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NUR 231 Test 2 Study Guide

by: Issy Notetaker

NUR 231 Test 2 Study Guide NUR 231

Issy Notetaker
GPA 3.96
Fundamental nursing skills
Marsann Shafer, Jane Edwards, Kathryn Humphrey

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About this Document

Study guide out of all the notes taken on the chapters
Fundamental nursing skills
Marsann Shafer, Jane Edwards, Kathryn Humphrey
Study Guide
50 ?




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This 30 page Study Guide was uploaded by Issy Notetaker on Sunday October 4, 2015. The Study Guide belongs to NUR 231 at Ball State University taught by Marsann Shafer, Jane Edwards, Kathryn Humphrey in Summer 2015. Since its upload, it has received 19 views. For similar materials see Fundamental nursing skills in Nursing and Health Sciences at Ball State University.

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Date Created: 10/04/15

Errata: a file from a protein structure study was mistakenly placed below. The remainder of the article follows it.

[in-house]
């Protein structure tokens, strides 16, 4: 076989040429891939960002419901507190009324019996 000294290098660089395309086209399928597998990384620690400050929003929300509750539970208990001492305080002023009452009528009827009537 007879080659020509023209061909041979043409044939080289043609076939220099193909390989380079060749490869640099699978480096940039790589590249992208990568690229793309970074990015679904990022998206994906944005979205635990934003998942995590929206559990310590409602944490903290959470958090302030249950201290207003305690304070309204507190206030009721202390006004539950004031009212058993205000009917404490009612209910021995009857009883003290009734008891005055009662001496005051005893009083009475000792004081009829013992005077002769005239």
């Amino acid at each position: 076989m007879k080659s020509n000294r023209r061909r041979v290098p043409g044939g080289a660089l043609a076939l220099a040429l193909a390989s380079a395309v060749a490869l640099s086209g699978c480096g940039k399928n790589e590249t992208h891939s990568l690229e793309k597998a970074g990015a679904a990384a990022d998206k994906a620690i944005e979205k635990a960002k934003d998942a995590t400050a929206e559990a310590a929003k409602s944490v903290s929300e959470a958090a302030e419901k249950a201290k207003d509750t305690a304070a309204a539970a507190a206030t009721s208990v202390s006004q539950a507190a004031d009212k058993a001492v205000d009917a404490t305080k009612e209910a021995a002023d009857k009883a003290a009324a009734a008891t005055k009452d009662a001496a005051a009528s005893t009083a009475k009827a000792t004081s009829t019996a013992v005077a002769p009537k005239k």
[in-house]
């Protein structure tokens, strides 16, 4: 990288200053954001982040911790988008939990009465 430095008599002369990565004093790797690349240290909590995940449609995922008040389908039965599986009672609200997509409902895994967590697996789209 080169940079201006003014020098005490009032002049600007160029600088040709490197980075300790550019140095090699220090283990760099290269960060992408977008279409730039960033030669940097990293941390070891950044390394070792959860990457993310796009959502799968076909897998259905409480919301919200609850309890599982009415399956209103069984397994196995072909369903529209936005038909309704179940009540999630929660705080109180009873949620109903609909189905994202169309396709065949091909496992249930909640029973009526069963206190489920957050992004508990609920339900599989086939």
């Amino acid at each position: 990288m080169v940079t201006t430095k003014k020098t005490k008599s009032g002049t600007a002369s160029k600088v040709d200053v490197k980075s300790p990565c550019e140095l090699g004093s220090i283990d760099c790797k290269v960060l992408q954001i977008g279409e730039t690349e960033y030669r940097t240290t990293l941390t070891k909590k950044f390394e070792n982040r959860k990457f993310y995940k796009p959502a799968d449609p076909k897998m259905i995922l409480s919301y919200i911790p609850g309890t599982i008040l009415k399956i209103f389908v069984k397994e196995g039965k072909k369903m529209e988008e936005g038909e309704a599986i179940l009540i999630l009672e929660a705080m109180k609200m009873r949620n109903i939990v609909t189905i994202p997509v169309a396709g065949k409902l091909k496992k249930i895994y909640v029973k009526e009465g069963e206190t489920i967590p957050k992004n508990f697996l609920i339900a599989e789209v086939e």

Chapter 31 0 Medication is used in diagnosis treatment cure relief and prevention 0 Every HC facility plays a role in the safe administration of medication and the evaluation of the effects 0 Nurses are responsible in all settings for the evaluation of the effects teaching about medications and effects adherence to dosage schedule and evaluating ability to selfadminister Scienti c Knowledge Base What do you have to know in order to give medication 0 Medication in Legislation and Standards Federal Regulates pharmaceutical industry to protect people 0 What else 0 What is Medwatch State and Local mainly control what Health Care Institutions and Medication Laws 0 More restrictive than governmental Medication Regulations and Nursing Practice 0 What do the Nurse practice acts do 0 PharmacologicalConcepts Medication Names 0 Types and examples Classi cation 0 Indicates effect of medication on the body symptoms relieved desired effects 0 Can one medication have more than one classi cation What are the different Medication Forms and why is this important 0 Pharmacokinetics as the basis of Medication Actions What is this Absorption De ne Each routedifferent absorption rate Skin Mucus membranes and Respiratory system Oral IV 0 Ability of medication to dissolve depends on what 0 Blood Flow to Administration Site 0 Body SA Lipid Solubility o What does this mean Distribution depends on what o Moved to site of action Circulation 0 Membrane Permeability o 0 Protein Binding 0 Metabolism de ne Biotransformation o Occurwhere Liver o How does function hold up over time Excretion De ne Organs used 0 Types of Medication Action Therapeutic Effects 0 Expected or predicted effect Side EffectsAdverse Effects 0 Side Predicable and unavoidable secondary effects Adverse Unintended and undesirable unpredictable severe responses 0 If this occur what le is lled out Toxic Effects De ne Idiosyncratic Reactions unpredictable overunder reaction or has a different reaction to the medication that is not normal Allergic Reactions Unpredictable immunoglobulin reactions 0 What is the most common medication for this 0 Medication Interactions When one medication modi es the action of another medication What is a Synergistic effect 0 Timing of Medication Dose Responses MEC minimum effective concentration Toxic Concentration Therapeutic Range 0 Peak Trough Onset Plateau Biological 12 life To maintain a therapeutic plateau how often must a drug be administered A hospital needs to identify 0 Time critical medications Non time critical 0 Routes of Administration Oral routes SublingualAdministration o Buccal Administration 0 Parenteral Route 0 Four sites 0 o o o TopicalAdministration Direct or in the body cavity Apply by 0 o o o Transdermal disks or patches Explain evaluations that need to be made when these are applied Mucus membrane administration methods include Inhalation Through nasal and oral passages Endotracheal or tracheostomy tubes are also used if inserted Absorbed quickly into the rich vascularized lungs Local or systemic effects Intraocular What is the most common type 0 Systems of Medication Measurement Proper administration depends on ability to correctly calculate and measure dosages Metric System 0 Basic units 0 Length 0 Weight 0 Volume 0 Zero is always placed where Household Measurements Most familiar to people Inaccurate Include o Solutions Usedfor o 0 Concentration when dissolved is known as o What medications require a second nurse to calculate 0 Clinical Calculations To calculate doses mix solutions perform other activities 0 Ratio Proportion Method 0 0 Relationship between two numbers shown by Steps 0 Formula Method 0 0 First memorize the formula dose ordereddose on handX Amount on hand Amount to Administer Steps 0 Dimensional Analysis 0 O Factorlabel or unit factor method Steps 0 Which method is most accurate Pediatric Doses Children are at 3x higher risk for having a medication errors Calculations require caution bc small errors can create big problems 0 Guidelines 0 O O O O o Prescriber s Role Can be physician NP or PA Written or verbal or telephone order 0 Telephone requires a read back and verify Each order must include 0 Types and Orders in Acute Care Agencies Orders are commonly based on FrequencyUrgency of administration 0 Change in status Standing orders or Routine Medication Orders 0 Pharmacist39s Role prn Orders Make sure pt weight is in kg Doses are much smaller lM doses don39t exceed 1mL for a child or 5 ml for an infant Subcutaneous usually don39t exceed 5 mL Medications aren39t round off to nearest tenth Less than 1 mL measure in syringe with 110 markings Estimate does before beginning Compare and Evaluate amount ordered over 24 hour to dose about to give Single OneTime Orders STAT Orders Now Orders Prescriptions Prepares and distributes medication 0 Distribution Systems AMDS Systems for storage and distribution of medications What is a Unit Dose 0 Bene ts Automated Medication Dispensing System 0 Bene ts Nurse39s Role 0 Medication Errors There is room for administration of medication one hour before or after time Federal regulations are in place to enforce correct administration times o If these are broken When occurred what should be done Report all errors What is Medication Reconciliation Critical Thinking explain a little about each 0 Knowledge 0 Experience 0 Attitudes What ones Explain each 0 Standards 0 What are the 6 rights of mediation administration Explain each Right Medication Compare label on medication wo MAR 3 times 0 Before removal from container drawer self 0 Amount ordered is removed from container 0 At pt bedside before administration 0 Only administer medication that is personally prepared 0 Use clinical judgement wen giving prn medications 0 Give pain meds to the pt before starting assessment o If a mistake is made speak up Right Dose Right Patient 0 Use 2 identi ers before administering a medication Right Route Right Time Right Documentation 0 Never document that a medication was given until it has been given 0 Never place medication in the room and then leave 0 Check mouth to ensure ills were swallowed What are the Patient39s Rights Nursing Process 0 Assessment Begin assessment by asking questions 0 Medication management RouUne Ability to afford medications Beliefs and expectations attached to medication History 0 Review medical history Why Allergies Who should be informed Medications What information needs to be known about each 0 Diet History Why is this important 0 Pt Perceptual or Coordination Problems Why is this important Pt Current Condition 0 Why is this important Pt Attitude About Medication Use c What does this reveal Pt Understanding of and Adherence to Medication Therapy In uences what Pt Learning Needs 0 Diagnosis Common diagnosis 0 Planning Organize so there is no rushing and ensure safe administration Rushing makes error Goals and Outcomes Contribute goals to safety 0 Provide most important information about the medication rst 0 At discharge ensure pt is able to receive medications 0 Implementation Health Promotion 0 What can be done to do this 0 Pt and Family Teaching 0 Bene ts of medication how to make the medication correctly symptoms and side effects use and storage 0 Help to establish a routine 0 Provide information on Who needs special teaching Acute Care 0 Receiving Transcribing and Communicating Medication Orders 0 Must include 0 Check all orders for accuracy at least 3 times before administration and always when medication is ordered 0 Always determine if medication is compatible with condition and other medications 0 Once medication is deemed safe it is place on the MAR or eMAR Includes all information about medication order AND room an bed number medical record numbers medical or food allergies other patients 0 Verify accuracy of medications before each administration What do you do if there is missing information 0 Follow 6 rights of medication administration Accurate Dose Calculation and Measurement 0 Use standard measuring containers for liquids 0 Calculate each dose when preparing the medication 0 Correct Administration What is done to ensure this 0 Recording Medication Administration What is done Special Consideration for Administering Medications to Speci c AgeGroups Infants and Children 0 Doses are lower 0 Special caution is needed for preparation 0 Older Adults Polypharmacy 0 Evaluation 0 De ne Essential Gather data and create a holistic evaluation Goal What Pt Outcomes need to be assessed Medication Administration 0 Oral Administration By Mouth Easiest and most desirable way Food may decrease the effect Protect pt from aspiration how Special care needs to be given to those with a feeding tube such as o Topical Medication Application Use gloves Medication goes through the skin 0 Use sterile technique when 0 Cover well but not overly thick layer 0 Some are given through a transdermal patch 0 Guidelines Nasal lnstillation Different positions will reach different sinuses EyelnsUHann Eye drops and ointments Guidelines lntraocularAdministration Ear lnstillation Internal ear structures are sensitive Drainage may indicate eardrum rupture Don t force in medication Drops should be at what temperature Sterile solutions are used when eardrum is ruptured Nonsterile solutions into the middle ear can result in Vaginal lnstillation Suppositories foam jellies creams Rectal lnstillation Suppos ones o Administering Medications by Inhalation Aerosol Spray mist powder penetrating lungs Used for maintenance or rescue Differeniate pMDl chemical propellant Explain BAls Medication is released upon raising a lever and inhaling What releases medication DPls Aerosol is created upon inhaling through reservoir 0 What releases medication Education on when medication is empty and needs replacing o Administering Medications by lrrigations Wash out body cavity or consistent stream of solution What is used Aseptic when 0 Parenteral Administration of Medications Injection into body tissues lnvasive Aseptic techniques Risk of infection Equipment Synnges o LuerLok o NonLuer Lok 0 Number of sizes 0 Prepacked w needle 0 Tuberculin Needles Stainless steel 0 Disposable 0 Parts Hub Shaft Bevel 0 Size is chosen based on size weight and tissue of pt IM Subcut Disposal Injection Units 0 There are pre lled syringes and needles Preparing and Injection From an Ampule Contain single dose of medication 0 Glass w constricted neck that is snapped off for access to the medication Aspirate medication into syringe using and lter needle Preparing and Injection From a Vial Single or multidose vial w a rubber seal 0 Liquid or dry forms of medication 0 Closed system 0 Air must be injected for easy removal 0 After mixing multidose note date and time of mixing concentration and refrigerate rest of solution Mixing Medications Mixing Medication From and Vial and an Ampule 0 Prepare medication from vial rst using same syringe and needle then ampule Mixing Medication from 2 Vials 0 Principles 0 Method Insulin Preparation Prescribed in concentrations of 100 mL of solution or 500mL more rare Classi ed by rate of action 0 What should you know about each You can mix insulins IF they are compatible 0 Rules 0 Administering Injections Injection route varies based on tissue Tissue characteristics in uence rate of absorption 0 Before injection Nerve and bone damage can occur when a medication is wrongly administered Tissue damage and extreme pain can also occur Minimize discomfort by Subcut How 0 Best Sites 0 Alternative sites Quickest absorption for insulin 0 Site should be alternated w each injection 0 Degree of insertion Faster absorption More risks 90 degree angle insertion Sites 0 Ventrogluteal Safest for all 0 Vastus Lateralis Good site 0 Deltoid Not as well developed and more injury risk Use of ZTrack Method in IM injections 0 Explain method Used for skin testing Potent medications Absorption is slow Sites Use tuberculin or small hypodermic Angle f insertion Safety in Administering Medications by Injection Needless Devices 0 Safety syringes have a sheath to cover needle upon withdrawal Methods Advantages Large Voume Infusions 0 Mix medications w large volumes of uids 0 Safest and easiest 0 Risk of fatal side effects are minimal 0 Disadvantages 0 Steps Intravenous Bolus quotPUSHquot o Concentrated dose into systemic circulation O O Advantage Most dangerous method why 0 Volume Controlled Infusions 0 000 0 Small amounts of compatible IV uids Secondary connects to primary line or to a separate tube that is inserted into the primary line Advantage Piggyback Explain VolumeControl Administration Explain MiniInfusion Pump Explain Intermittent Venous Access 0 What is it 0 Advantages Chapter 38 0 Regular exercise enhances all aspects of life 0 Overview of Exercise and Activity MM and Nervous system maintain balance posture and proper alignment Ifl proper reduction in injury risk Body Alignment De ne Balance Importantce Friction Force in direction of opposition of movement Exercise and Activity 0 What is it 0 Regular activity increase function of all body systems 0 Combination of De ne each and give example 0 O O isotonic isometric resistive isometric 0 Regulation of Movement Skeletal System 0 Support protection movement mineral storage hematopoiesis Joints 0 O O 0 Connection bw bones Fibrous Ca rtilaginous Synovial Ligaments Tendons and Cartilage O Lig o Tendons O Skeletal MM Cartilage Contraction allow mm 0 MM w Movement 0 Near skeletal region 0 Lever system 0 MM w Posture 0 Low level of continuous contraction MM Groups de ne o Antagonistic MM 0 Synergistic MM 0 Antigravity MM Nervous System Regulates movement and posture Voluntary motor area lmpulses are neurotransmitters Proprioception De ne Balance What controls it o Principle of transfer and Positioning Safe pt transfer and positioning for techniques Pathological In uences Congenital defects What are these Disorder of Bones Joints MM Examples CNS Musculoskeletal trauma Examples 0 Nursing Knowledge Base 0 In uencing Factors Developmental Changes 0 Infant through school age 0 Infant spine is exible and only in C shape 0 Toddler has protruding abdomen walks w feet far apart Adolescent 0 Growth spurt uneven o Awkward and uncoordinated 0 Female Changes 0 Male Changes 0 Young to Middle Adult 0 Correct alignment and posture selfcon dent coordinate Older Adults 0 Progressive bone mass loss 0 Inactivity changes in hormones increased osteoclastic activity Behavioral Aspects Explain Environmental Issues explain each 0 Work Site 0 Schools 0 Community Cultural and Ethnic explain Family and Social Support Why is this important 0 Nursing Process 0 Assessment Note changes in growth and development deviations from the norm and learning needs First assess alignment 0 Standing What are you looking at What is normal Sitting What are you looking at What is normal Mobility Determine coordination and balance ability to perform ADL ROM de ne Gait de ne What are you looking for 0 Exercise Bene ts Activity Tolerance de ne 0 Implementation Health Promotion 0 Encourage to engage in a regular program 0 Include warm ups and cool downs 0 Why What kinds 0 Body Mechanics de ne o What is done to improve these Acute Care Stretching and isometric exercises Active ROM exercises 0 Types Musculoskeletal Examples Joint Mobility Examples Walking Purpose 0 Method Aids Explain each and the advantages Walkers Canes Crutches 0 Measuring how is this done 0 Gait 3 Point Explain 4 Point Explain 2 Point Explain Swing through Explain 0 Walking on Stairs How is this done 0 Sitting How is this done Restoration and Chronic Illness Explain importance of exercise in each 0 CHD 0 Hypertension 0 COPD Diabetes Chapter 45 Elimination 0 Basic function 0 If fais all organs are affected 0 Psychological alterations can occur Embarrassment Scienti c Knowledge Base 0 All parts need to be intact and functional 0 Kidneys Remove wastes from blood Nephron is functional unit 0 Forms urine Fluid and electrolyte balance Output 12001500 mLday Produce erythropoietin renin Vasoconstriction complex w angiotensin aldosterone water retention prostaglandin and prostacyclin substance to convert Vit D into active form 0 Ureters Transport form kidneys to bladder o Bladder Holds until urge to urinate o Urethra Exit from body Shorter in women 152 inches Men 0 Also passage for 8inches o Urination All aspects of system must be working properly Cerebral Cortex Hypothalamus Thalamus and Brainstem What do these do 24 hrs 24 months neurological function is developed to potty train As the volume increases what occurs Re ex incontinence Explain Over ow Incontinence Explain Factors In uencing Pathophysiological acute and reversible or chronic and irreversible sociocultural psychological uid balance diagnostic procedures medications Disease affects 0 Renal function V or quality micturition act or both Explain 0 Diabetes and NM disease change nerve functions Explain 0 Renal Tissue damage End Stage Renal Disease Explain Treatments Differentiate bw forms of dialysis Sociocultural Example Psychological Examples Fluid Balance 0 Varies w food intake 0 Input should output Polyuria Oliguria Anuria How do surgical procedures effect How do medications effect How do Diagnostic Exams in uence Alterations in Elimination Unable to store empty fuIIy permanent or temporary changes Urinary Retention De ne 0 Post void residual regular catheter beating down increase uid intake UTI 0 Most common health care infection 0 Stages Lower UTI is burning when urinating Infection worsens fever chills nausea vomiting Cystitis irritation to bladder causes frequent voiding Cystitis and irritation to mucosa leads to blood n urine hematuria Upper UTI Pyelonephritis ank pain fever chiII Urinary Incontinence De ne and explain 0 Functional 0 Stress o Urge 0 Mixed o Over ow Urinary Diversions o Bladder cancer radiation to bladder chronic urinary infections may need 0 Drain urine from bIadder o Reservoir are created o Urine drains continuously ostomy pouch o Nephrostomy Ostomy directly on kidney 0 Nursing Knowledge Base 0 Infection Control and Hygiene Tract is sterile so sterile technique is needed 0 In uencing factors Age environment medication psychological factors mm tone uid balance surgical procedures disease Growth and Development explain the changes 0 Infants and children Toddlers Pregnancy MM Tone Explain Nursing Process 0 Assessment Identifying Urinary Alterations Assess history physical assessment and tests 0 Be aware of culture and language History 0 Review of elimination patterns and symptoms 0 Pattern What is normal 0 Symptoms Examples Physical Assessment 0 Assessment of Urine o IntakeOutput Daily average intake Change in output V shows alterations in kidney function Measure output For precise measurements use urimeter Report large increases or decreases 0 Concentration of Urine Color Explain meaning of each Pale straw amber Dark Red 0 Bright Red 0 Dark Amber Clarity Normal 0 Standing 0 Renal Disease Bacteria Odor More concentrated means more odor Stagnant Diabetes 0 Infection Urine Testing 0 Label w name date time Timely transport 0 Collection Method 0 Common Test Explain each 0 Urinalysis 0 Speci c Gravity 0 Culture 0 Implementation Health Promotion Pt Education 0 Teach about elimination problems 0 Learn symptoms and meanings Maintaining habits 0 Try to follow normal routine as much as possible Fluid Intake 0 Maintain optimal intake 22002700mL a day Complete Bladder emptying 0 Wait till stop in ow void again if needed 0 Schedule toilet times and care 0 Compress downward on bladder Preventing Infection Methods Acute Care Maintaining habit How Medications How do they effet Catheterization 0 Types De ne and explain each Intermittent Indwelling Insertion Does this require an order Closed Drainage Explain and bene ts Perineal Hygiene Frequency Fluid Intake What should be avoided Preventing Infection Keep system closed break means infection risk Bacteria grow in pools of urine prevent back ow into the bladder Irrigations and Instillations o Flushing w sterile solution 0 Irrigation can ush pus or blockage back into bladder Removal of Indwelling Cath What is needed What are the important steps When should the next voiding occur Alternatives to Cath o Suprapubic Cath OOOOO o Condom Cath 0 Others Restorative Care Chapter 47 Strengthening Pelvic Floor mm o Kegel exercises Bladder Retaining 0 Reduce frequency Retaining normal bladder function Urological consultation is helpful Never refuse to toilet a pt Suppress voiding for 15 minutes and increase by 15 each week 0 Void every 34 hours Habit Training Purpose and methods SeIfcath 0 Teach structure of system aseptic tech adequate uid intake frequency 0 56 times a day Skin Integrity How do you maintain Comfort How do you maintain OOOO Mobility is used for many purposes Name some 0 Scienti c Knowledge 0 Nature of Movement Complex Coordination bw musculoskeletal and Nervous system Body Mechanics Importance Alignment and Balance What is this Importance Gravity and Friction What are these Importance in lifting Importance in kin integrity 0 Physiology and Regulation SkeIetaI System Bones What is responsible for each 0 Firmness o Rigidity o Elasticity Aids in Ca2 regulation Bone marrow creates blood cells SkeIetaI MM Contract and Relax Working element Functional Purpose Concentric tension Eccentric Tension MM Movement and Posture o Leverage is created 0 MM in posture maintenance are short and featherlike MM of lower extremities trunk neck and back 0 Stabilize MM Regulation of Posture and Movement 0 Depend on Nervous System Purpose 0 Pathological In uences on Mobility Postural Abnormalities Congenital or acquired Affect MM Abnormalities Dystrophies Direct Trauma to MuscquskeIetaI System Common cause 0 Nursing Knowledge Base 0 Safe Pt Handling Manually lifting increases risk for injury Laws mandate safe handling Ergonomics De ne 0 Factors in uencing MobiIityImmobiIity Bedrest affect what Systemic Effects Explain each All systems work better w movement Metabolic Changes Respiratory Changes Cardiovascular Changes 0 Orthostatic Hypotension Requirements 0 Thrombus De ne 0 Increased Cardia Workload MuscquskeIetaI Changes 0 Permanent or temporary disability 0 Loss in endurance strength and mm mass 0 MM Effects 0 Skeletal Effects Impaired Ca2 metabolism Joint abnormalities How is Urinary Elimination affected Integumentary 0 Pressure on skinD Pressure Ulcers 0 Pressure Ulcer De ne Psychological Effects 0 Nursing Process 0 Assessment Altered sleep patterns increased anxiety hostiIity depression emotional behavioral sensory and coping alterations Mobility ROM De ne o CPM De ne 0 Importance 0 Passive or active De ne each Gait heel strike of one leg and heel strike of anther 0 Shows Tolerance type and amount of exercise pt is able to perform 0 Needed fr planning of interventions 0 Monitor for Alignment o Siting Standing Laying down 0 Determine o What aids are used lmmobility effects Frequency of assesments 0 Diagnosis Metabolic System 0 What assessments are made Respiratory System 0 Wat assessments are made Cardiovascular System 0 What assessments are made Musculoskeletal System 0 Assessments lntegumentary o Assessments Elimination o Assessments Psychosocial Assessment 0 Assessments Frequency Examples 0 Planning Communicate w respiratory nurses wound care nurses and others 0 Implementation Health Promotion Education Prevention and early detection Prevention of Work Related How 0 Back injury from lifting and bending Strain in lumbar Exercise enhance WB and improve health Bone Health in Osteoporosis Pt 0 Increased risk should be screened diet assessment for adequate Ca2 intake and Vitamin D intake Acute Care Hazards of Respiratory status orthostatic hypotension impaired skin integrity Metabolic System How to Reduce impact of immobility Respiratory How to Reduce impact of immobility Cardiovascular How to Reduce impact of immobility 0 Reducing Orthostatic Hypotension 0 Reducing Cardiac Workload Discourage from using Valsalva Maneuver De ne this 0 Preventing Thrombus Formation Musculoskeletal How to Reduce impact of immobility lntegumentary How to Reduce impact of immobility Elimination How to Reduce impact of immobility Psychological Changes How to Reduce impact of immobility Developmental How to Reduce impact of immobility Positioning o Pillows folded sheets blankets towels are great aids o Trochanter roll prevents hip rotation o Trapeze bar allows pt to pullassist in transfer 0 Unsupported jointsimpaired alignment 0 Use bed to help as much as possible 0 Low Fowlers 15 degrees 0 SemiFowlers 30 degrees 0 Fowlers 45 degrees 0 Supported Fowler39s Position 4560 degree elevation o Supine Good alignment Pillows and rolls for arms and hands 0 Prone Face or chest down Head turned to side Bene ts in acute respiratory distress o Trendelenburg 0 Reverse Trendelenburg o SideLying Position Most weight on hip or shoulder 30 degree lat Position 0 Sim s Position Weight on anterior ileum humerus clavicle Enema and Suppository Transfer Techniques 0 Use algorithm 0 Use pt strength 0 Moving Pt Safety is rst Various levels of assistance are needed Non slip shoes aids assistance gait belt Stand on stronger side unless use of aid Remove obstacles o Transferring Bed to Chair Move obstacles Ensure there is help Explain procedure place chair next to bed 0 Bed to Stretcher gt200 pounds use friction reducing and 3 caregivers Restorative and Continuing Care 0 Max functional mobility and independence 0 Functional for ADLs and lADLs functional beyond self care 0 ROM 0 Ensure joint mobility 0 Provide passive when needed 0 Walking 0 Asses activity tolerance strength pain balance coordination o Hemiplegia and hemiparesis Chapter 48 Skin and Wounds Skin is 5 of body weight Protective barrier lnjury triggers a healing complex Scienti c Knowledge Base 0 Skin Two layers separated by dermalepidermal junction Epidermis Layers ExplainDe ne each Stratum corneum BasalLayen Dermis Tensile strength mechanic support protection Aging makes skin more vulnerable 0 Pressure Ulcers Bedsores Goal is Found more in What are they Shear and friction force Factors Pathogenesis Pressure intensity de ne 0 Tissue ischemia can result in tissue 0 When an area that was on pressure is elevated If it turns red vasodilationD hyperemia If it blanche when pressedljBlanching hyperemia and is overcoming ischemic epEode If it does not blanch deep tissue damage is likely o Blanching will not show in those with dark pigmented skin 5 what other method of detection are theregt Duration 0 Low pressure over a long time and high pressure over a short time are both concerns 0 Can cause irreversible tissue damage in 90 minutes 0 Tissue Tolerance De ne o Depends on o Extrinsic vs Systemic factors Risk Factors for Development Impaired Sensory Perception Impaired Mobility Alteration in Level of Consciousness Shear De ne and explain process in pressure ulcer formation 0 Friction De ne and explain process in pressure ulcer formation 0 Moisture De ne and explain process in pressure ulcer formation 0 Moisture from 0 Classi cation Explain and de ne aspects of each stage Stage I Stage II Stage III Stage IV UnstageableUnclassi ed Suspected Deep Tissue Injury Assess tissue at wound base 0 Amount percent Color of viable vs nonviable o Granulation o Slough o Eschar Measurement 0 Shows size changes and indicates healing 0 Length width depth Exudate 0 Amount color consistency odor When 0 Acute are admission and change is status o LTC Once weekly for 4 weeks and then 3 times a year 0 Classi cation of Wounds Wound De ne Classi ed by status of skin integrity cause severity cleanliness descriptions Process of Healing Grated physiological processes 0 Loss of tissue Name the types 0 Without loss of tissue Name types Tertiary Intention De ne Wound repair 0 Partial thickness 0 Shallow 0 Loss of epidermis o Heal by regeneration 0 Components of healing In ammatory response Epithelial reproduction Migration Reestablishment of epithelial layer occurs FullThickness Wound Repair 0 Four Phases Hemostasis In ammatory Phase 0 Process 0 WBC Macrophage Proliferative Phase Remodeling Complications of Wound Healing o Hemorrhage de ne Indicates 0 Infection De ne o Dehiscence De ne o Evisceration De ne Nursing knowledge 0 Prediction and Prevention of Pressure ulcers Maintain skin integrity Risk assessment Purpose Braden scale is the most widely used 0 6 subscales What are they What does a lower score mean What are the quotcut offquot scores Prevention 0 Priority 0 Economic Consequences 0 Factors In uencing Formation and Healing Explain how each effect heaHng Nutrition Tissue Profusion Infection Age Psychosocial Impact Diabetes Mellitus Corticosteroid Therapy Chemo an Radiation Stress Immunosuppression Systematic Conditions affecting health Hematopoietic blood disorders 0 Nursing Process 0 Assessment Create a baseline Identify pressure ulcer risk development Skin Continual assess for uIcer formation Visual and tactile inspection Determine baseline and individualize care Accurately assess a dark skinned person Pay close attention to boney prominence areas or under casts Document what 0 Observe for blanching Pressure Ulcers Explain effects of each Predictive Measures Mobility Nutritional Status 0 Body Fluids 0 Pain Wounds Assess under two conditions what are they 0 Obtain information about cause and history of wound Emergency Setting De ne each wound O 0000 Abrasion Laceration Puncture Inspect for foreign bodies Size is inspected next Deep requires sutures Bone or tissue that is exposed that needs to be protected Determine tetanus shot status 0 Stable Setting 0 Assess wound and determine progress of healing Wound Appearance What are you looking for 0 Character of Drainage 0 Amount 0 Color 0 Odor 0 Consistency Drains 0 Assess for what 0 lf uid collects this inhibits healing and increases infection risk Wound Closures o Staple o Suture o Wound closures o Dermabond Palpitation 0 Observe for swelling or separation of edges Cultures o If you detect purulent drainage take a sample when needed Explain guidelines 0 Planning Those w chronic or infected wounds have multiple needs Priorities are set based on assessment 0 Acute Immediate intervention 0 Chronic and stable Hygiene is priority Eliminating friction and shear forces 0 Promotion of wound healing 0 Implementation Health Promotion Most important 0 Prevention of pressure Ulcers 0 Assess risk factors 0 Skin care and management of incontinence Methods 0 Mechanical loading and supportive devices Positioning Reposition how often Acute care 0 Management of Pressure Ulcers o Reassess for location stage size tissue type and amount exudate surrounding skin 0 Close monitoring is required 0 Pressure Ulcer treatment Explain 0 Document Wound Management 0000 000000 0 Maintain local wound environment Prevent and manage infection Clean wound Viable tissue is redpink moist and granulation Ussue Remove nonviable tissue Debridement method de ne each 0 Mechanical Autolytic Chemical SharpSurgical Purpose Maintain moist environment Why Protect wound Irrigation is a common wound cleaning method Education What should be taught Nutritional Status Protein Status Why is this important Hemoglobin First Aid for Wounds Explain each 0 Stabilize Cardiopulmonary system 0 Hemostasis 0 Cleaning Gentle Vigorous Forminor 0 Protection Dressings o Purposes O O O Protection How Hemostasis promotion from pressure How Supports wound site Protect pt from seeing wound Thermal insulation of wound Moist environment Absorbs drainage Layers What does each do Contact primary layer Absorbent layer Outer protectivesecondary layer Type of dressing applied will depend on the purpose and wound Changing frequency will also depend on the dressing wound and purpose 0 Types of Dressings Describe and explain bene ts of each 0 Easy to apply comfortable materials promote heaHng o Dressing to treat pressure ulcers can39t be too moist in order to prevent skin breakdown Pressure ulcer dressing depends on stage Gauze sponges are common Nonadherant Gauze Telfa Selfadhesive transparent lm Hydrocolloid dressings Hydrogel Foam are used around drainage tubes Calcium alginate form a gel and are highly absorbent Moist to Dry 0 Pressure 0 Synthetic Changing Dressings 0 Know type of dressing presence of underlying drainstubes and supplies for wound care Clean technique I only appropriate in some cases Sterile is usually used Guidelines Prep 0 Sterile Technique Packing a Wound 0 Assess size shape and depth 0 Dressing should be exible o In contact w entire wound 0 Don39t pack to tightly 0 Negative Wound Therapy vaccum Secure Dressings What is normally used 0 Type depends on dressing and placement drainage frequency of dressing changes 0 Assess skin at every dressing change 0 Don39t place tape over irritated skin Comfort 0 Be careful when removing tape 0 Gently clean edges of the wound o Careful turning and repositioning 0 Pain meds 30 minutes before Cleaning skin a debris 0 Hand hygiene and aseptic techniques 0 Basic skin cleaning Noncytotoxic solutions added to gauze or irrigation Principles Direction 0 What about w a drain Gentle friction 0000000 O 0000 0 Flow of solution should be from least to most 0 Irrigation Flush w low pressure Cleans exudate and debris Sterile when on open wound Suture Care 0 PO is required to remove 0 To remove Explain the steps 0 NEVER PULL AREA OF SUTURE THAT IS EXPOSED TO THE AIR INTO THE WOUND Drainage Evaluation What is documented Bandage and Binders 0 Extra protection what do they do 0 Gauze bandages are lightweight and permit circulation 0 Elastic exert pressure 0 Principles for Application What are they 0 Binder Application Abdominal is common 0 Support large abdominal incisions Secured in a variety of ways 0 Slings Purpose 0 Bandage Application Purpose 0 Heat and Cold Therapy 0 Assessment of Tolerance What are you assessing 0 Body responses to heat and cold Systemic De ne Heatloos mechanisms De ne Heat Promotion De ne Local HeatBurning sensation ColdNumbness 0 Local Effects Heat Ck d 0 Factors Short exposure is better tolerated Some areas are more sensitive Body can respond to minor changes Less tolerance when larger area is exposed Tolerance depends on age and physical condition 0 Application What are the bene ts of each methods of application What should the order say Warm Moist compress Warm Soaks Sitz baths Hot Packs Cold Moist Compress Cold Soaks Ice BagsCollars